After his first marriage, the newlyweds moved to California, where Mr. Armstrong had been hired as an experimental test pilot for the National Advisory Committee on Aeronautics, the forerunner of the National Aeronautics and Space Administration, at Edwards Air Force Base. His first flight in a rocket plane was in the Bell X-1B, a successor to the plane Mr. Yeager had first flown faster than the speed of sound.

Mr. Armstrong impressed his peers. Milt Thompson, one of the test pilots, said he was “the most technically capable of the early X-15 pilots.” Another colleague, Bill Dana, said he “had a mind that absorbed things like a sponge and a memory that remembered them like a photograph.” He made seven X-15 flights at 4,000 miles per hour, reaching the edge of space, and piloted many more of the most innovative and dangerous aircraft ever developed.

In 1958, Mr. Armstrong was chosen as a consultant for a military space plane project, the X-20 Dyna-Soar, and was later named one of the pilots. But the young test pilot was attracted by another opportunity. NASA was receiving applications for the second group of astronauts, after the Mercury Seven. His reputation after seven years at the NASA flight center at Edwards had preceded him, and so he was tapped for the astronaut corps.

“I thought the attractions of being an astronaut were actually, not so much the Moon, but flying in a completely new medium,” Mr. Armstrong told his biographer.

At Houston, the new astronaut began training for flights in the two-person Gemini spacecraft, the successor to the smaller Mercury capsules and forerunner to the three-person Apollos. Mr. Armstrong became the first American civilian astronaut to fly in space, as commander of Gemini 8. He and his co-pilot, David R. Scott, were launched on March 16, 1966. They performed the first successful docking of two vehicles in space, their Gemini linking with an unmanned Agena in an essential test for later operations on lunar flights.

Once docked, however, the joined spacecraft began to roll. Attempts to steady the vehicle were unavailing. On instructions from Mission Control, Mr. Armstrong separated Gemini from the Agena, but the rolling only increased, to the point that the astronauts were in danger of passing out. The problem was evidently in the Gemini itself. The astronauts turned the control thrusters off, switching to the re-entry control system. Stability was restored, but once the re-entry propulsion was activated, the crew was told to prepare to come home before the end of their only day in orbit.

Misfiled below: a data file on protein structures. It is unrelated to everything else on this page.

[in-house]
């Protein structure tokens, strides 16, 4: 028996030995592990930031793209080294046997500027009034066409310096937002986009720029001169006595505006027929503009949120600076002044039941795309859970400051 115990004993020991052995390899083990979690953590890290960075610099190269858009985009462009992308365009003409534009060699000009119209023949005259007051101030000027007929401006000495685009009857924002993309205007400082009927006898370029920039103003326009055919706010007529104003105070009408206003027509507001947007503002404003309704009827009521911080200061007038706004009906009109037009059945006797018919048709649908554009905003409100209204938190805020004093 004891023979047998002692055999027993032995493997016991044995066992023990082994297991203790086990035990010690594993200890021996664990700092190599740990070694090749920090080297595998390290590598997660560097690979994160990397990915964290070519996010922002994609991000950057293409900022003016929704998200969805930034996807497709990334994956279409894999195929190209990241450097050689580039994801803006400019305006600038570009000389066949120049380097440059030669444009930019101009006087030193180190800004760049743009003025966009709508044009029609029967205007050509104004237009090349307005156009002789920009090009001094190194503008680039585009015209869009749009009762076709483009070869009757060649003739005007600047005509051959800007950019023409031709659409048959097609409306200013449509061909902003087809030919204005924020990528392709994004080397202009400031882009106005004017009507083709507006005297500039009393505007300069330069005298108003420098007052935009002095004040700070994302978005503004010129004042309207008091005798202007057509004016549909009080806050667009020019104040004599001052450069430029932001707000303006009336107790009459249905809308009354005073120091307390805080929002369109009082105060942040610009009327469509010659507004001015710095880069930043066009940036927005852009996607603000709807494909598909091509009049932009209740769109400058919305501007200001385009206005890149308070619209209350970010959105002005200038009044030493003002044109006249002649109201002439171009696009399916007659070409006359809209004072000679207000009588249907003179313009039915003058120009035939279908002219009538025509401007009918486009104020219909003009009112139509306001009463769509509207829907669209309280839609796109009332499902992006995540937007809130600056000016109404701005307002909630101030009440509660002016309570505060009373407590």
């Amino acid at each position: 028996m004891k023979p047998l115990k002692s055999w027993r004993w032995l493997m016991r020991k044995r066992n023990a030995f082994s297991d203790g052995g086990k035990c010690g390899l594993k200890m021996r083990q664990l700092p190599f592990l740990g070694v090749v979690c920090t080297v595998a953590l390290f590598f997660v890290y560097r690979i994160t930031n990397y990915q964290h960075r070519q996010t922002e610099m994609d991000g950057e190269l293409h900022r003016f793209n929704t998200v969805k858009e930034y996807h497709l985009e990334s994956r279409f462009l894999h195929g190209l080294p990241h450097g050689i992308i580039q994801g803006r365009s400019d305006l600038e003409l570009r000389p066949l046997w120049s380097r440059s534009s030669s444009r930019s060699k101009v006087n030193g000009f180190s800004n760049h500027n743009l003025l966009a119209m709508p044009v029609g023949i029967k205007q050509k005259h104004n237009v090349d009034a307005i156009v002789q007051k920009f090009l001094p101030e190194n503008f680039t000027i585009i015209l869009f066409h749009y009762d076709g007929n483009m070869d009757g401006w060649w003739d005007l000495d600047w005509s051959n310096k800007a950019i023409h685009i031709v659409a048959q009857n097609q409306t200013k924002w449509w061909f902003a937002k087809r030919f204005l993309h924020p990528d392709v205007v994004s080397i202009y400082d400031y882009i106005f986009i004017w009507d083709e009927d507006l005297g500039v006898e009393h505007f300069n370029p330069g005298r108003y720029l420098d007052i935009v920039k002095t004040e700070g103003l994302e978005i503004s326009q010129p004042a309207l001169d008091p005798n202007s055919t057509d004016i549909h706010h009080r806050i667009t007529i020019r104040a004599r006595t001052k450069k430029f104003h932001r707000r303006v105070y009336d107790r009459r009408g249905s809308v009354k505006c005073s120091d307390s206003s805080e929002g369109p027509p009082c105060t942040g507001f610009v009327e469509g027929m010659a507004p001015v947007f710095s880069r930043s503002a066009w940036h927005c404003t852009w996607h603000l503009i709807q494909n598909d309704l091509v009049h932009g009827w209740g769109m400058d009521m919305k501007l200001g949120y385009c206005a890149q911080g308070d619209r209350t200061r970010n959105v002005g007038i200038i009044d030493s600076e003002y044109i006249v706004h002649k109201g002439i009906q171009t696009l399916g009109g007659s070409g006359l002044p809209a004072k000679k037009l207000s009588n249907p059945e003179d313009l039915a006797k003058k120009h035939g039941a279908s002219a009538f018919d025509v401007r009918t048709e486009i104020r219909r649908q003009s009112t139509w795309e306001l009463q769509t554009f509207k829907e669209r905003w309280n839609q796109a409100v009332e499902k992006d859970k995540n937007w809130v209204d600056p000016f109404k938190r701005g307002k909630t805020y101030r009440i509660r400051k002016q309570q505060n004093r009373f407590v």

Next, Mr. Armstrong was the backup commander for Apollo 8, the first flight to circumnavigate the Moon, doing so at Christmastime in 1968. It was the mission that put Apollo back on track after a cockpit fire during a launching pad rehearsal had killed three astronauts in January 1967. And it put Mr. Armstrong in position to command Apollo 11.

If everything went well with the lunar module test on Apollo 9 and with a shakedown flight to lunar orbit on Apollo 10, then Mr. Armstrong was in line to land on the Moon with Buzz Aldrin and with Michael Collins as the command module pilot. As the commander, NASA officials decided, Mr. Armstrong would be the first to walk on the Moon.

About six and a half hours after the landing, Mr. Armstrong opened the hatch of the four-legged lunar module and slowly made his way down the ladder to the lunar surface. A television camera followed his every step for all the world to see. A crater near the landing site is named in Mr. Armstrong’s honor.

Mr. Armstrong and Colonel Aldrin left a plaque on the Moon that read: “Here men from the planet Earth first set foot upon the moon. July 1969 A.D. We came in peace for all mankind.”

After leaving the space program, Mr. Armstrong was careful to do nothing to tarnish that image or achievement. Though he traveled and gave speeches — as he did in October 2007, when he dedicated the new Neil Armstrong Hall of Engineering at Purdue — he rarely gave interviews and avoided the spotlight.

In the biography “First Man,” Dr. Hansen noted, “Everyone gives Neil the greatest credit for not trying to take advantage of his fame, not like other astronauts have done.” To which Janet Armstrong responded: “Yes, but look what it’s done to him inside. He feels guilty that he got all the acclaim for an effort of tens of thousands of people.” Then she added: “He’s certainly led an interesting life. But he took it too seriously to heart.”